While competition is hotting up for indie game devs, fresh opportunities continue with ever more tools, services, and other resource emerging to help turn your ambitions into reality. To help you become one of the winners, the Indie track brings together the indie community plus a few super star speakers to share hints, tips, lessons, and dreams.
From picking which game to make and building communities all the way through to presenting your games in digital stores... all the best stuff has already been done. So here's 25 ideas nicked from observing thousands of indie game launches.
The Unity Asset Store is a great resource for developers, but it can also be a surprisingly profitable secondary revenue stream for small Indies. John Campbell shares his experience of developing for the Store. During the development of a game we all create tools, systems and assets for our own needs, but often these are valuable to others and can enjoy a second life on the Asset Store providing not just additional income but also secondary benefits to your studio. Learn the publishing process end-to-end, starting with identifying potentially successful assets, creating and refining them for best success, release and store presentation, and post-release growth and curation. Also practical advice on user experience, documentation and how to efficiently manage your community and support requests. Triangular Pixels has been publishing to the Asset Store for four years. We started as an experiment but have steadily grown our store presence to where it’s an important part of our business. We include knowledge gained from our successful (and unsuccessful) assets, what we did right and what went wrong, and how we’ve integrated our learnings into our day-to-day development of our game projects. We also cover the risks (and perceived risks) with publishing on the Asset Store and how to evaluate their impact on you, how to mitigate those that are relevant and which perceived risks you don’t need to worry about.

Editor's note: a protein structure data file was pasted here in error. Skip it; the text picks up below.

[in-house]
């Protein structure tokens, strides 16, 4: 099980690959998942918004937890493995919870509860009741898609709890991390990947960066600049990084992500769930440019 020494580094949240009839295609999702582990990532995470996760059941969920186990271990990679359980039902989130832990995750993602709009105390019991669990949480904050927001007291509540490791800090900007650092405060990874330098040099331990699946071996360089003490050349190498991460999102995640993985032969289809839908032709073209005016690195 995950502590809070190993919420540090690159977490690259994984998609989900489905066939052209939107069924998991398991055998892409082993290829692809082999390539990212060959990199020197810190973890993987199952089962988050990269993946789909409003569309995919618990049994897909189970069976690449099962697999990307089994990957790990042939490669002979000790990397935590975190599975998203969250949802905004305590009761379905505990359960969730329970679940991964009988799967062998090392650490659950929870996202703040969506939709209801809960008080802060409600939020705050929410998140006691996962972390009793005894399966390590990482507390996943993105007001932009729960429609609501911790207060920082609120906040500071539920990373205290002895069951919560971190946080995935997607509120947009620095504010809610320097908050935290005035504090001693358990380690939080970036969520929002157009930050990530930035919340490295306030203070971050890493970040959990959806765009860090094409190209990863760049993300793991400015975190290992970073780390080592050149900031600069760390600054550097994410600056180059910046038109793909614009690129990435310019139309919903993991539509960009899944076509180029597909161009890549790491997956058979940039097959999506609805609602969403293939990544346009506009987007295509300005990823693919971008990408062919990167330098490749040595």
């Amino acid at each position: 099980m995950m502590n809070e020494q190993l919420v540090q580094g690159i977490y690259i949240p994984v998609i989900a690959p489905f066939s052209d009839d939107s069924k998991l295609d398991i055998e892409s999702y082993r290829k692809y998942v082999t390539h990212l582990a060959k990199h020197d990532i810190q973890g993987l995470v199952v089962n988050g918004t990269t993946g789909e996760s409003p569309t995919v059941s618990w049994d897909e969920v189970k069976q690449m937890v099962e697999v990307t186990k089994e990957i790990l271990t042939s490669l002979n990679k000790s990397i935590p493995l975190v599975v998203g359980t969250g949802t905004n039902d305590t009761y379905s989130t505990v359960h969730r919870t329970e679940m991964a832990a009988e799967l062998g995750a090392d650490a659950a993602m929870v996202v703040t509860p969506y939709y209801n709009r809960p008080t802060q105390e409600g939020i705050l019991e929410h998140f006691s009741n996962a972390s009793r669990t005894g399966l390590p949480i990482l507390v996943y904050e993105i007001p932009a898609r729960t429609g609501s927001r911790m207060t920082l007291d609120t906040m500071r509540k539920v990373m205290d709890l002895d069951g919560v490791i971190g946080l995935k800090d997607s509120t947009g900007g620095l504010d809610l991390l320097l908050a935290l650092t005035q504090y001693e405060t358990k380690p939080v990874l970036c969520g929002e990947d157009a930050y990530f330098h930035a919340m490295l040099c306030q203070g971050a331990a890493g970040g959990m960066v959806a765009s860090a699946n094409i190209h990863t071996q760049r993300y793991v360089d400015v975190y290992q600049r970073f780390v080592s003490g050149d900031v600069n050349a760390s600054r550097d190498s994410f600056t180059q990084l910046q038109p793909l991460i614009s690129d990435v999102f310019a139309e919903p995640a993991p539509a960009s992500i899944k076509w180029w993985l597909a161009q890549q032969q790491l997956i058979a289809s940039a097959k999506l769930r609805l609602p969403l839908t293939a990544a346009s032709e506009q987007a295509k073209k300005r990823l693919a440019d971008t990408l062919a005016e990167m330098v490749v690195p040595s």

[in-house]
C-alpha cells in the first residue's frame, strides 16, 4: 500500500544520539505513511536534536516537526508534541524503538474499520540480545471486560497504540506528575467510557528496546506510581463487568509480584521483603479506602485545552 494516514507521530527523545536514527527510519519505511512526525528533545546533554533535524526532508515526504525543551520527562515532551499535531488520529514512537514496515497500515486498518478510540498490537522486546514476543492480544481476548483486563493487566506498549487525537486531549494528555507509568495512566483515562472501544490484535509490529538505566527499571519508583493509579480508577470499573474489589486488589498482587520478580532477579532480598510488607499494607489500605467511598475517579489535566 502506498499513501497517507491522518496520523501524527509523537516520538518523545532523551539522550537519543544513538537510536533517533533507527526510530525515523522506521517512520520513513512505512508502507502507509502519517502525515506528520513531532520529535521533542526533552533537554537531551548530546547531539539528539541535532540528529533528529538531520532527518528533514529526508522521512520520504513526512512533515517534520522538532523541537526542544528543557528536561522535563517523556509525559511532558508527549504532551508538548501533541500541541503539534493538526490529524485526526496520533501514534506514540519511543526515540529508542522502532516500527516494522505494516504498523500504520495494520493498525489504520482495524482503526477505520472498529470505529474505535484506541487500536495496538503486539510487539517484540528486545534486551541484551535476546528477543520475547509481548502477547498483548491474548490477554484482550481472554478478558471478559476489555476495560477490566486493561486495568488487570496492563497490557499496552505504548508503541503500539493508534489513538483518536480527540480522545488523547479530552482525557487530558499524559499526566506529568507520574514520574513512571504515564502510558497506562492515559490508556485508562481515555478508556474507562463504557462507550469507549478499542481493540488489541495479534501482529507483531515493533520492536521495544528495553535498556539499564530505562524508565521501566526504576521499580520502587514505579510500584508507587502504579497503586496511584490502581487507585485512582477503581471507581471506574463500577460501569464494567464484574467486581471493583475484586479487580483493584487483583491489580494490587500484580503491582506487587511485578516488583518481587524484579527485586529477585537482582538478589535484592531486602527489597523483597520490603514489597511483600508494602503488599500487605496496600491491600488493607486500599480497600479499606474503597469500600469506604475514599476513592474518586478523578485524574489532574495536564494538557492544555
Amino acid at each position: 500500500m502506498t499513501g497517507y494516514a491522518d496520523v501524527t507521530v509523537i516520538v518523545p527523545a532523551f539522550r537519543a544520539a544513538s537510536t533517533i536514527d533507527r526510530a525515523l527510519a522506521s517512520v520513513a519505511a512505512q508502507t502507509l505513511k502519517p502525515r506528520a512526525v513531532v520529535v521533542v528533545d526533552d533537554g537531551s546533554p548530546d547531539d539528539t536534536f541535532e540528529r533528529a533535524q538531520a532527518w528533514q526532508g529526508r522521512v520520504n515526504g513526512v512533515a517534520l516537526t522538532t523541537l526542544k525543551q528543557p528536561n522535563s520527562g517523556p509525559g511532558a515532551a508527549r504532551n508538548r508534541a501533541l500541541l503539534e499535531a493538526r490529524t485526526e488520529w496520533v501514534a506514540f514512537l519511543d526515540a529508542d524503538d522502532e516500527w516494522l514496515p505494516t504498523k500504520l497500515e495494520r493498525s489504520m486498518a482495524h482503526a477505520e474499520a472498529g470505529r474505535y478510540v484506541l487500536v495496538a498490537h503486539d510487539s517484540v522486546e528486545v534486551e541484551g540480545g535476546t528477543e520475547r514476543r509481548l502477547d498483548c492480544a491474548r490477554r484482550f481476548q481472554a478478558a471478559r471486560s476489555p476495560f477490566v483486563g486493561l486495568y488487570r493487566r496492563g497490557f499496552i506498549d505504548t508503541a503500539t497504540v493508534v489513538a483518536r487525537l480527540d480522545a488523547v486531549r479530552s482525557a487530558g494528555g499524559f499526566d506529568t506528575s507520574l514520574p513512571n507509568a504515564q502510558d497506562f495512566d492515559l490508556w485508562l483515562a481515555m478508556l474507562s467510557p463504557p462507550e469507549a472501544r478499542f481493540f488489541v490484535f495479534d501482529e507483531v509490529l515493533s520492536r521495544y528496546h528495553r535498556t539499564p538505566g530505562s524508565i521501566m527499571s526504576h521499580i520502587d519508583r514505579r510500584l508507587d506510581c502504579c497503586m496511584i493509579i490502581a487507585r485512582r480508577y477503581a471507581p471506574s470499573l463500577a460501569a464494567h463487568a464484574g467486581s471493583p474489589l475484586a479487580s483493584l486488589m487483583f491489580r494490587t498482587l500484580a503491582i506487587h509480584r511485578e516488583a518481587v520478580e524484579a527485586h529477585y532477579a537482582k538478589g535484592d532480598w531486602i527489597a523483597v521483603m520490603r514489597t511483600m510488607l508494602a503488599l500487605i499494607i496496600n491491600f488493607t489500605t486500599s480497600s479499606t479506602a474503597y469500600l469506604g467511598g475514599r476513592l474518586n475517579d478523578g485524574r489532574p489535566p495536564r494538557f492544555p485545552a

Guy Cocker is a games journalist of 15 years' experience including editing GameSpot UK and Stuff Magazine. He has helped video game publishers including Electronic Arts, Activision and Sony by consulting on their in-development products and giving insights on how they are viewed by journalists and the media at large. This session will reveal some of the common issues faced by developers/publishers when communicating with journalists, insights on the prejudices and pressures journalists bring to the reviewing process, and specific methods the games industry can use to make sure their games are well received by the press.
Part of a team responsible for securing multiple high-profile projects, Natalie discusses her methods for designing, creating and delivering successful pitches and presentations. Whether you’re pitching your own game to a publisher or trying to secure work-for-hire, a thorough and well-reasoned approach can make or break your project. The lecture will include practical advice on how to approach and create high quality documents, as well as talking about common pitfalls and easy-wins, with content ranging from high-level objective-setting, document design rules, presentation delivery and applying a product design methodology. The lecture focuses on objective-based design as a tool for creating contract-winning work.